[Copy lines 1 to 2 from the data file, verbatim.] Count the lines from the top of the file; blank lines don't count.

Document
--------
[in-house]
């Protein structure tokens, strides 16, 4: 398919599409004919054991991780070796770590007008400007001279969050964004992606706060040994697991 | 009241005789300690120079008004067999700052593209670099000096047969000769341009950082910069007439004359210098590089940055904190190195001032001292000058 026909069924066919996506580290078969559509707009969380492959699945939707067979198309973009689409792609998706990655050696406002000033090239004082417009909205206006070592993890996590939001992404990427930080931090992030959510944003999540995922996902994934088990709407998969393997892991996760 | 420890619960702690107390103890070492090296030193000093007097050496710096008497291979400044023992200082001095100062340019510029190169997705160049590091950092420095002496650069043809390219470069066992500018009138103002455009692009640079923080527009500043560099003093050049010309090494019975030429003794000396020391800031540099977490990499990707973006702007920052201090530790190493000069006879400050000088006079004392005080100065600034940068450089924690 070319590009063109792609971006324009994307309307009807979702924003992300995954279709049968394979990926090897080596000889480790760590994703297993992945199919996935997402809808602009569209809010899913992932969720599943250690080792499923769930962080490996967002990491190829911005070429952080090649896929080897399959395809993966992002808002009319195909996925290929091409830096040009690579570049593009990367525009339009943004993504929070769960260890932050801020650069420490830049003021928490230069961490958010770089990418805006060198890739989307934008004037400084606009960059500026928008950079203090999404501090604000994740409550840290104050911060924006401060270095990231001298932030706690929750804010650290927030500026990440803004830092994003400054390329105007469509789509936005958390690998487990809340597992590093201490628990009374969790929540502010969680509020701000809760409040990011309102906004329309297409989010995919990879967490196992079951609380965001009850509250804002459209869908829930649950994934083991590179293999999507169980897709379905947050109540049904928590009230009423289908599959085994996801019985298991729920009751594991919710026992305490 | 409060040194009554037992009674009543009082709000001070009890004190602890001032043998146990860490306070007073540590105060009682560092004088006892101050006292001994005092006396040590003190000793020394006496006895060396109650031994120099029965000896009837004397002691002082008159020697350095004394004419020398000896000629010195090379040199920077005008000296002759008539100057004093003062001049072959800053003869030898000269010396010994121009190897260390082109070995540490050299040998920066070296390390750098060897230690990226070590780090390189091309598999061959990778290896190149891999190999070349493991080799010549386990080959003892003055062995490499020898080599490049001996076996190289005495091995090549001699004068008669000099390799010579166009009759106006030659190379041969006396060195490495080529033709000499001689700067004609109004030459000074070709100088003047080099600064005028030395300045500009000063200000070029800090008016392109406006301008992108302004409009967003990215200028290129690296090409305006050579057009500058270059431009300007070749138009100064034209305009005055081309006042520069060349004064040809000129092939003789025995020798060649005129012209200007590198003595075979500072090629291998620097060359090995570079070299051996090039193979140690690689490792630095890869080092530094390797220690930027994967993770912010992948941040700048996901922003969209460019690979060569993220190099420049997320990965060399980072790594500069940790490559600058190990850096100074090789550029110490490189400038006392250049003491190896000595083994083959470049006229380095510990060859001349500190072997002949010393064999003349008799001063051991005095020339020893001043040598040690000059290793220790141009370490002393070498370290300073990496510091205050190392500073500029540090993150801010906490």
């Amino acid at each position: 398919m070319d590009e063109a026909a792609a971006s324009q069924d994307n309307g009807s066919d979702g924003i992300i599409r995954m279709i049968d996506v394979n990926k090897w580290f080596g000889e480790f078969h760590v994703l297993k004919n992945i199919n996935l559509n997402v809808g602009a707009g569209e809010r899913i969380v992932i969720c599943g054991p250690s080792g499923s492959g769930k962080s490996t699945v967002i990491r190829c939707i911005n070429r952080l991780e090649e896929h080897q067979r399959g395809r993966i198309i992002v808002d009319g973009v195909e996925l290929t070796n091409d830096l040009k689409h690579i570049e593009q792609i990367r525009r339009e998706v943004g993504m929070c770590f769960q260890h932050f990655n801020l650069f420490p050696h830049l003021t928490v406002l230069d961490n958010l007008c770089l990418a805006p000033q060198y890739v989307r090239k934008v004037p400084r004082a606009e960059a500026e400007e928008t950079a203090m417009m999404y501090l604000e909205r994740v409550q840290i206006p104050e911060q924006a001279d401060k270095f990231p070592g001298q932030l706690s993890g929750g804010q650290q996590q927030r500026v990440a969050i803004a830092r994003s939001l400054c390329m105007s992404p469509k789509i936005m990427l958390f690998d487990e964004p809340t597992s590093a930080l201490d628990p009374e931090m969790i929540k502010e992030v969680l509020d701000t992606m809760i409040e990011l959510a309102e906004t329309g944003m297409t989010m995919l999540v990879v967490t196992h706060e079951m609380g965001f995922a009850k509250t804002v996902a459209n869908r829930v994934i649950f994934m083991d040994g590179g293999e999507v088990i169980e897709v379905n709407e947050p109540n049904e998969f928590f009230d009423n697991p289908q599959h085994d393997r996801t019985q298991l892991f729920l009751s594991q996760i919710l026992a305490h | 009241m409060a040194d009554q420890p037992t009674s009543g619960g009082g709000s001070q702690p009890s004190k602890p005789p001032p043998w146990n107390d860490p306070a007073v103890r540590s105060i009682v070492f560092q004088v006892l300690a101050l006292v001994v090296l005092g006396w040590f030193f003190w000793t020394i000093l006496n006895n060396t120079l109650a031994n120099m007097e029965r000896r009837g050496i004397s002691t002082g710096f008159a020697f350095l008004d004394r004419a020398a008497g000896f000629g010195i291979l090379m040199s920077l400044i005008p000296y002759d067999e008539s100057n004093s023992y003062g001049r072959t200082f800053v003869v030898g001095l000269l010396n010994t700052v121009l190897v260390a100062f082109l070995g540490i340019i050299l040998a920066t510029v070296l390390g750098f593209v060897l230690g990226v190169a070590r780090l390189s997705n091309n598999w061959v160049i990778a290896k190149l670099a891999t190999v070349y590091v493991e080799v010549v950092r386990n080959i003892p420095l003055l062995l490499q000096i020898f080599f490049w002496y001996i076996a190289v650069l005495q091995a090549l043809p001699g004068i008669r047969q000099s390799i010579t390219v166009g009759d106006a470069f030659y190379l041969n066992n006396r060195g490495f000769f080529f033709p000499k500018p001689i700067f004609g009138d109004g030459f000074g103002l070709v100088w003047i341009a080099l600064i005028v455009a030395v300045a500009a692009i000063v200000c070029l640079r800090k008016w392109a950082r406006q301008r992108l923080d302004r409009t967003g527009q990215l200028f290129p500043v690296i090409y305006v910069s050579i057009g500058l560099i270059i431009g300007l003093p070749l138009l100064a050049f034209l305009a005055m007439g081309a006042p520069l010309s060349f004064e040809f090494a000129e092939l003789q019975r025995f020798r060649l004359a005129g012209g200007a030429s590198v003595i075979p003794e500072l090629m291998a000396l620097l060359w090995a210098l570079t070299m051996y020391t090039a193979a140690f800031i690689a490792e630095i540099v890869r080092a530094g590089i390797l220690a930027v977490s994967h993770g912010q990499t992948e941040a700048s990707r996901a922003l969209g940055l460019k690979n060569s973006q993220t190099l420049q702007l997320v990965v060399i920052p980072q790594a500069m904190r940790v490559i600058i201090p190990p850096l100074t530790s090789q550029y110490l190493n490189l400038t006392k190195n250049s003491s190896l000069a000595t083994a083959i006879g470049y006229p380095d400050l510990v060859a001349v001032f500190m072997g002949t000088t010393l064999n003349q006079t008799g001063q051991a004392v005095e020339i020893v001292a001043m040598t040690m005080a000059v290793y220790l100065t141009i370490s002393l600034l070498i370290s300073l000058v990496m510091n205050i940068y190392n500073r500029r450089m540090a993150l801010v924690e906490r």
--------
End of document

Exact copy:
[in-house]
């Protein structure tokens, strides 16, 4: 398919599409004919054991991780070796770590007008400007001279969050964004992606706060040994697991 | 009241005789300690120079008004067999700052593209670099000096047969000769341009950082910069007439004359210098590089940055904190190195001032001292000058 026909069924066919996506580290078969559509707009969380492959699945939707067979198309973009689409792609998706990655050696406002000033090239004082417009909205206006070592993890996590939001992404990427930080931090992030959510944003999540995922996902994934088990709407998969393997892991996760 | 420890619960702690107390103890070492090296030193000093007097050496710096008497291979400044023992200082001095100062340019510029190169997705160049590091950092420095002496650069043809390219470069066992500018009138103002455009692009640079923080527009500043560099003093050049010309090494019975030429003794000396020391800031540099977490990499990707973006702007920052201090530790190493000069006879400050000088006079004392005080100065600034940068450089924690 070319590009063109792609971006324009994307309307009807979702924003992300995954279709049968394979990926090897080596000889480790760590994703297993992945199919996935997402809808602009569209809010899913992932969720599943250690080792499923769930962080490996967002990491190829911005070429952080090649896929080897399959395809993966992002808002009319195909996925290929091409830096040009690579570049593009990367525009339009943004993504929070769960260890932050801020650069420490830049003021928490230069961490958010770089990418805006060198890739989307934008004037400084606009960059500026928008950079203090999404501090604000994740409550840290104050911060924006401060270095990231001298932030706690929750804010650290927030500026990440803004830092994003400054390329105007469509789509936005958390690998487990809340597992590093201490628990009374969790929540502010969680509020701000809760409040990011309102906004329309297409989010995919990879967490196992079951609380965001009850509250804002459209869908829930649950994934083991590179293999999507169980897709379905947050109540049904928590009230009423289908599959085994996801019985298991729920009751594991919710026992305490 | 409060040194009554037992009674009543009082709000001070009890004190602890001032043998146990860490306070007073540590105060009682560092004088006892101050006292001994005092006396040590003190000793020394006496006895060396109650031994120099029965000896009837004397002691002082008159020697350095004394004419020398000896000629010195090379040199920077005008000296002759008539100057004093003062001049072959800053003869030898000269010396010994121009190897260390082109070995540490050299040998920066070296390390750098060897230690990226070590780090390189091309598999061959990778290896190149891999190999070349493991080799010549386990080959003892003055062995490499020898080599490049001996076996190289005495091995090549001699004068008669000099390799010579166009009759106006030659190379041969006396060195490495080529033709000499001689700067004609109004030459000074070709100088003047080099600064005028030395300045500009000063200000070029800090008016392109406006301008992108302004409009967003990215200028290129690296090409305006050579057009500058270059431009300007070749138009100064034209305009005055081309006042520069060349004064040809000129092939003789025995020798060649005129012209200007590198003595075979500072090629291998620097060359090995570079070299051996090039193979140690690689490792630095890869080092530094390797220690930027994967993770912010992948941040700048996901922003969209460019690979060569993220190099420049997320990965060399980072790594500069940790490559600058190990850096100074090789550029110490490189400038006392250049003491190896000595083994083959470049006229380095510990060859001349500190072997002949010393064999003349008799001063051991005095020339020893001043040598040690000059290793220790141009370490002393070498370290300073990496510091205050190392500073500029540090993150801010906490």